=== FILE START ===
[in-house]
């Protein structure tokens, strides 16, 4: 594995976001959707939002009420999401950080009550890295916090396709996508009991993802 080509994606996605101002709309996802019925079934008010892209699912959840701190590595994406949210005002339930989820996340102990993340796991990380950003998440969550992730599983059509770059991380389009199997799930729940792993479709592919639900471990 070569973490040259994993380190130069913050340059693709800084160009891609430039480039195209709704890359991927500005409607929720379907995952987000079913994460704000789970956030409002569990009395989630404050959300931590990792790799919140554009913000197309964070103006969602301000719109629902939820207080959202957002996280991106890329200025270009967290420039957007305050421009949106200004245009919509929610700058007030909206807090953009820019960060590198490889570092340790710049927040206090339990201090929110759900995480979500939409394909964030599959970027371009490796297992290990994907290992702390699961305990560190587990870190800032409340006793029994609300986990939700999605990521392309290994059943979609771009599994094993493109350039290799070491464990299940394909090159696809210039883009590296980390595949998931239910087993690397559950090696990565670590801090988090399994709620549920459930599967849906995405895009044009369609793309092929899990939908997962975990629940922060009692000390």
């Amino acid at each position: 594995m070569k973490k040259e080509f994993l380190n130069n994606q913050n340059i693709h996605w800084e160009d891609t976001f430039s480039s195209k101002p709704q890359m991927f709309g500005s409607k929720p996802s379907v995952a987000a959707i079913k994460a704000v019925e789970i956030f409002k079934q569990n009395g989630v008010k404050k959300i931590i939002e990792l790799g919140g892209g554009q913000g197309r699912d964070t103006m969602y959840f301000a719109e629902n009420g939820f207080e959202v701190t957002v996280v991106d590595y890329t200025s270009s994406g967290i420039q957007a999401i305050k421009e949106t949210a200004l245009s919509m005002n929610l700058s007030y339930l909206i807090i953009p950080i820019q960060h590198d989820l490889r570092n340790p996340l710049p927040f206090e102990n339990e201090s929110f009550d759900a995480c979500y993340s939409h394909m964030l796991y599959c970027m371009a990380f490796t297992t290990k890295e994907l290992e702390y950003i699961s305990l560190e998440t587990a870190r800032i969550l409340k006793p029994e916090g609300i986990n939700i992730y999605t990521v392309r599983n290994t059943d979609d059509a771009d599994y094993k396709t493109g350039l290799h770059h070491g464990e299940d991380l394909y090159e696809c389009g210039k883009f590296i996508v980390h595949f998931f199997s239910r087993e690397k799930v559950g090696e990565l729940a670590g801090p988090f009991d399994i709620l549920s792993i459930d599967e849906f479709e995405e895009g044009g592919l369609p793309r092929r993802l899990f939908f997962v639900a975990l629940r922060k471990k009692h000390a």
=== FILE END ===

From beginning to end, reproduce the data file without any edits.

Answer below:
[in-house]
């Protein structure tokens, strides 16, 4: 594995976001959707939002009420999401950080009550890295916090396709996508009991993802 080509994606996605101002709309996802019925079934008010892209699912959840701190590595994406949210005002339930989820996340102990993340796991990380950003998440969550992730599983059509770059991380389009199997799930729940792993479709592919639900471990 070569973490040259994993380190130069913050340059693709800084160009891609430039480039195209709704890359991927500005409607929720379907995952987000079913994460704000789970956030409002569990009395989630404050959300931590990792790799919140554009913000197309964070103006969602301000719109629902939820207080959202957002996280991106890329200025270009967290420039957007305050421009949106200004245009919509929610700058007030909206807090953009820019960060590198490889570092340790710049927040206090339990201090929110759900995480979500939409394909964030599959970027371009490796297992290990994907290992702390699961305990560190587990870190800032409340006793029994609300986990939700999605990521392309290994059943979609771009599994094993493109350039290799070491464990299940394909090159696809210039883009590296980390595949998931239910087993690397559950090696990565670590801090988090399994709620549920459930599967849906995405895009044009369609793309092929899990939908997962975990629940922060009692000390």
């Amino acid at each position: 594995m070569k973490k040259e080509f994993l380190n130069n994606q913050n340059i693709h996605w800084e160009d891609t976001f430039s480039s195209k101002p709704q890359m991927f709309g500005s409607k929720p996802s379907v995952a987000a959707i079913k994460a704000v019925e789970i956030f409002k079934q569990n009395g989630v008010k404050k959300i931590i939002e990792l790799g919140g892209g554009q913000g197309r699912d964070t103006m969602y959840f301000a719109e629902n009420g939820f207080e959202v701190t957002v996280v991106d590595y890329t200025s270009s994406g967290i420039q957007a999401i305050k421009e949106t949210a200004l245009s919509m005002n929610l700058s007030y339930l909206i807090i953009p950080i820019q960060h590198d989820l490889r570092n340790p996340l710049p927040f206090e102990n339990e201090s929110f009550d759900a995480c979500y993340s939409h394909m964030l796991y599959c970027m371009a990380f490796t297992t290990k890295e994907l290992e702390y950003i699961s305990l560190e998440t587990a870190r800032i969550l409340k006793p029994e916090g609300i986990n939700i992730y999605t990521v392309r599983n290994t059943d979609d059509a771009d599994y094993k396709t493109g350039l290799h770059h070491g464990e299940d991380l394909y090159e696809c389009g210039k883009f590296i996508v980390h595949f998931f199997s239910r087993e690397k799930v559950g090696e990565l729940a670590g801090p988090f009991d399994i709620l549920s792993i459930d599967e849906f479709e995405e895009g044009g592919l369609p793309r092929r993802l899990f939908f997962v639900a975990l629940r922060k471990k009692h000390a």